Artie, Sam et al.’s feedback simply buys into the notion that girls who are sexually assaulted are sluts who wanted it (Kitty’s depiction on the show as a bitchy, sexually promiscuous cheerleader proves this, though in their defence I doubt the writers had this storyline in mind when they created her character) and boys are sexually awakened studs. Had the episode aired a follow-up scene in which Mr. Schue led the class in an after school special-esque speech about the detrimental effects of sexual assault and the accompanying attitudes surrounding it, it would have been schmaltzy and patronising as only Glee can be, but at least it would have taken a crack at dismantling such bias.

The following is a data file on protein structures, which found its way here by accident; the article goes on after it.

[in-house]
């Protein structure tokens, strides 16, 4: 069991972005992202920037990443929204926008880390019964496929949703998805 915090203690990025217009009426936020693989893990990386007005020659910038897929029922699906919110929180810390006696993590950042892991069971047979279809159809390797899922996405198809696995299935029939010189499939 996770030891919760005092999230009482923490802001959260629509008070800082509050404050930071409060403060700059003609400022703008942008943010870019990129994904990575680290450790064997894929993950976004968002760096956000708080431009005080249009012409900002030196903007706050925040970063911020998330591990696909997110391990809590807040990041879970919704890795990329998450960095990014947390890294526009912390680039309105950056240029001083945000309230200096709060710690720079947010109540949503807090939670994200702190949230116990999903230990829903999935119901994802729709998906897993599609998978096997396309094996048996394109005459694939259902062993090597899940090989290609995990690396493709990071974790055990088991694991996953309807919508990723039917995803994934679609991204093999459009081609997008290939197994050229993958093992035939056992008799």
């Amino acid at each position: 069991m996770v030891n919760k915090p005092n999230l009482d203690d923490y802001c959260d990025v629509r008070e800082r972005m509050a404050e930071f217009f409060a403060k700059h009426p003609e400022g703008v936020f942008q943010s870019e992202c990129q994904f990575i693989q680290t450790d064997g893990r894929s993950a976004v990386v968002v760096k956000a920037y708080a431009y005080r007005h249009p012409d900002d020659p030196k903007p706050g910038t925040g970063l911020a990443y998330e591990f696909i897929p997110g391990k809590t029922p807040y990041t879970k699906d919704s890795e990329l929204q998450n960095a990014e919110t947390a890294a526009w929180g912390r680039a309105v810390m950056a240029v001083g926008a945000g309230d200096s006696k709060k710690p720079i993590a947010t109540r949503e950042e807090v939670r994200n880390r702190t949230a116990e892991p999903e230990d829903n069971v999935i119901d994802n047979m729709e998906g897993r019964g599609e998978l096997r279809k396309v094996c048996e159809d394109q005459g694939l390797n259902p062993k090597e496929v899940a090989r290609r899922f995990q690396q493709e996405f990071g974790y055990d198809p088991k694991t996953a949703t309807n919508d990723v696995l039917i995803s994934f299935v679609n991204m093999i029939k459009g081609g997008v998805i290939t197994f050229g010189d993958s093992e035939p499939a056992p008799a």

Elsewhere: [RAINN] Glee & RAINN Team Up for Episode.
Image via Wikia.
Apparent gun-toter Sue Sylvester sums up the phenomenon about guns in school best with her monologue about why she allegedly teaches at William McKinley High School armed:
“In light of recent events, I feel more safe with it in my office… The safety net of the public mental health system is gone. Parents are too busy working three jobs to look after them. And the gun yahoos are so worked up about Obama taking away their guns that every house has a readily available arsenal.”